MOME Spring 2007: Volume 7

MOME Spring 2007: Volume 7

Paperback

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Overview

The seventh volumes of the acclaimed quarterly comics anthology—a 2006 Harvey and Eisner Award nominee for "Best Anthology."

This accessible, reasonably priced, quarterly anthology runs approximately 120 pages per volume and spotlights a cast of a dozen of today's most exciting cartoonists. Mome is quickly earning a reputation as one of the premier literary anthologies on the market, and the only one comprised entirely of comics. Hightlights of the seventh and eighth volumes include: the concluding chapters of Lewis Trondheim's "At Loose Ends," an autobiographical diary comic that portrays the acclaimed French cartoonist at a crossroads in his life and work; the Mome debuts of Eleanor Davis, Tom Kaczynski and T. Edward Bak; contributions from Mome regulars such as 2006 Eisner Award Most Promising Newcomer nominees Jonathan Bennett and R.Kikuo Johnson, as well as Tim Hensley, David Heatley, Paul Hornschemeier, Anders Nilsen, Sophie Crumb, Kurt Wolfgang, Andrice Arp, Martin Cendreda, Zak Sally and Gabrielle Bell.

Product Details

ISBN-13: 9781560978343
Publisher: Fantagraphics Books
Publication date: 05/22/2007
Pages: 120
Product dimensions: 7.00(w) x 8.90(h) x 0.60(d)
Age Range: 16 - 18 Years

About the Author

Gary Groth and Eric Reynolds both live in Seattle and spend their days at Fantagraphics Books.

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MOME Spring 2007: Volume 7 4 out of 5 based on 0 ratings. 1 reviews.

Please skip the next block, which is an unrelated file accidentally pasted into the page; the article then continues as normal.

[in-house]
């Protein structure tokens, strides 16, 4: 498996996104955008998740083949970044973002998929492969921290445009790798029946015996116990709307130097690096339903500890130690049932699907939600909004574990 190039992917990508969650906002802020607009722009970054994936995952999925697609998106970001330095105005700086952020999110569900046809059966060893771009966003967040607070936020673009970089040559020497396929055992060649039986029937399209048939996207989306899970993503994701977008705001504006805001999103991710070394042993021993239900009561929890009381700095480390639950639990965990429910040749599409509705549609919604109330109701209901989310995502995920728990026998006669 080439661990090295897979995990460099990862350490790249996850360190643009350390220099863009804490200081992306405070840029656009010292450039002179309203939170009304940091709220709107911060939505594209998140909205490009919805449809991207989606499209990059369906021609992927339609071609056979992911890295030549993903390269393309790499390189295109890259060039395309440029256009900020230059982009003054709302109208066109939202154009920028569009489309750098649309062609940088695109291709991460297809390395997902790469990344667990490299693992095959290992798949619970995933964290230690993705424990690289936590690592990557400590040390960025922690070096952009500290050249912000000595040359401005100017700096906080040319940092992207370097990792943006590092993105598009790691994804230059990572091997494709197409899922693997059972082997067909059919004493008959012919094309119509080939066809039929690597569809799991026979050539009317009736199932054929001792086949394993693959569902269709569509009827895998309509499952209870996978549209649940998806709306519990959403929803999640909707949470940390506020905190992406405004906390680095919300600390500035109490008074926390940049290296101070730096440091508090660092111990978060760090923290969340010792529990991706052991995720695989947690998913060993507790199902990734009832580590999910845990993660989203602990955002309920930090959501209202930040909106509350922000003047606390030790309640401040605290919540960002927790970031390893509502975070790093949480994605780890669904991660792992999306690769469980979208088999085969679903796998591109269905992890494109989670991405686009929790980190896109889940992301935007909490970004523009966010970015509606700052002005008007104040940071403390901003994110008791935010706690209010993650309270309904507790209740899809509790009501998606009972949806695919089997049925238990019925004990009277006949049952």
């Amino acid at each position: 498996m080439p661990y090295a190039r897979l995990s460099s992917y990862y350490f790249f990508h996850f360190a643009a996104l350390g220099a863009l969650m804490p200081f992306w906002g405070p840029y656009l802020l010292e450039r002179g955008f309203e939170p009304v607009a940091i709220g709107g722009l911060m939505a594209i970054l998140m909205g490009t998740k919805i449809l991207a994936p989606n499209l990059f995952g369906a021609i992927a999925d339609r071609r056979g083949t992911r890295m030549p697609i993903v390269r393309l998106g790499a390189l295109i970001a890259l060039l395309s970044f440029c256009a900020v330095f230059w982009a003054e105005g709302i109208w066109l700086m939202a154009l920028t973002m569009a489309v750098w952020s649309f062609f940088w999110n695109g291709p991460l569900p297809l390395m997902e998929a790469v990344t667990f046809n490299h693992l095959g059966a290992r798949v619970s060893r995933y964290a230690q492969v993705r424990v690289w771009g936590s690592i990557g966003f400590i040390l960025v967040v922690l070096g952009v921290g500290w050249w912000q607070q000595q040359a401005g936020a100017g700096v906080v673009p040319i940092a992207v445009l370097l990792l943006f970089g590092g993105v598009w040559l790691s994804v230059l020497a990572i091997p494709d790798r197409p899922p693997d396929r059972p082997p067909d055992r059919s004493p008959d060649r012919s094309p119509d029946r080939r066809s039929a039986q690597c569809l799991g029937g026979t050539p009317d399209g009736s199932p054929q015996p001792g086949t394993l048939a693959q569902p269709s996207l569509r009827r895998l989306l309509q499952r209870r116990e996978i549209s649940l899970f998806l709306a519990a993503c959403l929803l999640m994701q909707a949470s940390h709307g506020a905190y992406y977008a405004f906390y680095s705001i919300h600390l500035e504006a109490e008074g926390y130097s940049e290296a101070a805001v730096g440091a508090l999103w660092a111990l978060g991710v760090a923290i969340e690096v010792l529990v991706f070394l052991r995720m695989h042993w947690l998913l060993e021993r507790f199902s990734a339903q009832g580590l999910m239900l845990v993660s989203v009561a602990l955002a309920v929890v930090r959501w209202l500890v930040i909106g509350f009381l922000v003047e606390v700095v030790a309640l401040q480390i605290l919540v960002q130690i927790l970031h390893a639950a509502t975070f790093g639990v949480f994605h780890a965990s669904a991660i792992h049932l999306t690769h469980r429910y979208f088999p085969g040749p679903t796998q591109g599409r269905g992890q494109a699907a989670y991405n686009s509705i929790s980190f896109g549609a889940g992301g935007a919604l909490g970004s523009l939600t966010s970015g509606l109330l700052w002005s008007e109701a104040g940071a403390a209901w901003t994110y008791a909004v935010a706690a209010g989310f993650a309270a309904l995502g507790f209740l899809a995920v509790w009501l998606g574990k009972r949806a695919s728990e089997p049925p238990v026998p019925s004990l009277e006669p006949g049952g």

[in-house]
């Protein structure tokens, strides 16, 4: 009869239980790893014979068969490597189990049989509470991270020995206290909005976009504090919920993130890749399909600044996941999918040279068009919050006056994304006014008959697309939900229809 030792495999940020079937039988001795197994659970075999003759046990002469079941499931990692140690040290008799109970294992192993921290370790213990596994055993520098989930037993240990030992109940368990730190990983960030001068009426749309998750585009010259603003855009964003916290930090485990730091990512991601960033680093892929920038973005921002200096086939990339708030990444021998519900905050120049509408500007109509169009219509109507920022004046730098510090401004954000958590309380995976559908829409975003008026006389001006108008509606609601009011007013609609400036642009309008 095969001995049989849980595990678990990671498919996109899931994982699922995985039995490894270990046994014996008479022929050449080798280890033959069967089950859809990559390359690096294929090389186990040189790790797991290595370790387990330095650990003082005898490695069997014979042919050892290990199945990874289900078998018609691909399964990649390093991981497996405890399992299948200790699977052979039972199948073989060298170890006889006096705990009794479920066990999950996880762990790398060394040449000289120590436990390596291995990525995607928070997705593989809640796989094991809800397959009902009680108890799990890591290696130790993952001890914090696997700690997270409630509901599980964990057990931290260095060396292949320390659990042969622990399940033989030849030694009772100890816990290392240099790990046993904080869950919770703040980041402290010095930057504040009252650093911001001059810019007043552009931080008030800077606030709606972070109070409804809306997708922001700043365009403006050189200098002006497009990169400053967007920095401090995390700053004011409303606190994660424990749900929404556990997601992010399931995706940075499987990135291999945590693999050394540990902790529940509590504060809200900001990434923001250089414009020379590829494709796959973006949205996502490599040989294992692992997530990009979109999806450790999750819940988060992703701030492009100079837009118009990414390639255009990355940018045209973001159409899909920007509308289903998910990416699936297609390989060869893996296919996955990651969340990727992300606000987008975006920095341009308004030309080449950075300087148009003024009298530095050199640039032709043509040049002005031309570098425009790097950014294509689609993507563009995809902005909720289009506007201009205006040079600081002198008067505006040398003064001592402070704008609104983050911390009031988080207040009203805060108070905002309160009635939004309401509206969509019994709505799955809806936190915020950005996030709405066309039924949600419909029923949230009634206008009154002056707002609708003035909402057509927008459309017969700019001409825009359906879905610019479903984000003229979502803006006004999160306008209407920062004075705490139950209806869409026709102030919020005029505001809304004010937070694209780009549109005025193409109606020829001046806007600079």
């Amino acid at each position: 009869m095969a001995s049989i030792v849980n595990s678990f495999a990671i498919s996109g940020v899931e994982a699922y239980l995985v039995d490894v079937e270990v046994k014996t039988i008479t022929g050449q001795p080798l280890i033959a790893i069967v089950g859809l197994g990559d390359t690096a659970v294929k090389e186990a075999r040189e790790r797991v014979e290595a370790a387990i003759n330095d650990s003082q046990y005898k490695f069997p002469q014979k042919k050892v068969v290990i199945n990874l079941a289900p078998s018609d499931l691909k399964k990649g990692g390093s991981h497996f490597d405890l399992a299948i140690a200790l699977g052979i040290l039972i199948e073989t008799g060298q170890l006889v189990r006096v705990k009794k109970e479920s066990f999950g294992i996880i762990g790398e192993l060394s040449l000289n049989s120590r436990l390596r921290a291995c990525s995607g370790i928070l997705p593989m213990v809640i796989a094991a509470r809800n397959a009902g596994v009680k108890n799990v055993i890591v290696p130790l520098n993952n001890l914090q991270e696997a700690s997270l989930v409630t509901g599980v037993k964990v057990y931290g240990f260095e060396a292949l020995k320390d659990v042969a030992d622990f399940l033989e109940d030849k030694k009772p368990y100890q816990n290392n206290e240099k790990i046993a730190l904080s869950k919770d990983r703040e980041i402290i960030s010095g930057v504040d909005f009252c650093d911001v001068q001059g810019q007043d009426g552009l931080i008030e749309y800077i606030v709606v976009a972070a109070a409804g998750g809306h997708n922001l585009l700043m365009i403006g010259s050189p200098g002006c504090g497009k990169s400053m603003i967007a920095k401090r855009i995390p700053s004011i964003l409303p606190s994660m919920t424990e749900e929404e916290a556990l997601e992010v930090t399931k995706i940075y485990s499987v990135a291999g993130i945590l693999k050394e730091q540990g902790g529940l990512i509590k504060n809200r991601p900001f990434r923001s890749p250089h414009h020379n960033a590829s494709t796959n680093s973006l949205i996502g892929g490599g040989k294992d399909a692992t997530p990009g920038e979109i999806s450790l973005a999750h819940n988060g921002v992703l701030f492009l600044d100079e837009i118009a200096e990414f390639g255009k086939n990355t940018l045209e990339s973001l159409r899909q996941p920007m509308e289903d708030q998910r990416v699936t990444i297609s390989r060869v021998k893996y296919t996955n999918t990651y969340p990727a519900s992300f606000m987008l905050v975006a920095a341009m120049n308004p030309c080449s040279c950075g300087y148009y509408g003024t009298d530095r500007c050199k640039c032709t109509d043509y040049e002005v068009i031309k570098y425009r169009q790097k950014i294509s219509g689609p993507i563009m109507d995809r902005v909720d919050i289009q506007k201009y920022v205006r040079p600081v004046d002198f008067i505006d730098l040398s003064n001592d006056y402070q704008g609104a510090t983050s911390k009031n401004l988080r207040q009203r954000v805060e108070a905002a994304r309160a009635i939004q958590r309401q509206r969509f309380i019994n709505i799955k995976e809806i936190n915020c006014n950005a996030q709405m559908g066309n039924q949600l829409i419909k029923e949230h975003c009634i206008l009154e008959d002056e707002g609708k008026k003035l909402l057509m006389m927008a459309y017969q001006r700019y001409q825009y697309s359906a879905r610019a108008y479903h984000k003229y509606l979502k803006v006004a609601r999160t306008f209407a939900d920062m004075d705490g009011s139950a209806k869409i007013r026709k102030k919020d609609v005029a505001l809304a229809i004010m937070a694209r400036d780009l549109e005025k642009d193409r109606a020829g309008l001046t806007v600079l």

dr_zirk on LibraryThing More than 1 year ago
The Spring 2007 issue of Mome is one of the best yet, and that is largely due to the contributions of two new members of the fold, Eleanor Davis and Tom Kaczynski. Davis' Seven Sacks is wonderfully cute, mysterious, and creepy in equal measures, and bodes well for the future of Mome (assuming that she can maintain the pace required of a regular contributor).The second part of Lewis Trondheim's "At Loose Ends" is a fun ride, and I certainly hope that Trondheim will appear in future editions of Mome. Al Columbia is new to me, but his Chopped-Up People is pretty amazing stuff, both beautiful and horrific at the same time. It's pieces like this that have kept me on board with Mome since the beginning - although Mome is horribly uneven all around, it manages to keep my interest up with surprising and rewarding items such as this piece from Columbia.Lastly, although it may seem like gloating, I'm glad to read in the Editors' Notes for this issue that Gabrielle Bell and Jeffrey Brown will no longer be contributing to Mome. My comment above about Mome being uneven is driven largely by the inclusion of pieces from mediocre creators such as Bell, Brown, and Sophie Crumb. With Eleanor Davis and Tom Kaczynski as the heirs apparent for Bell and Brown, the future of Mome looks bright indeed.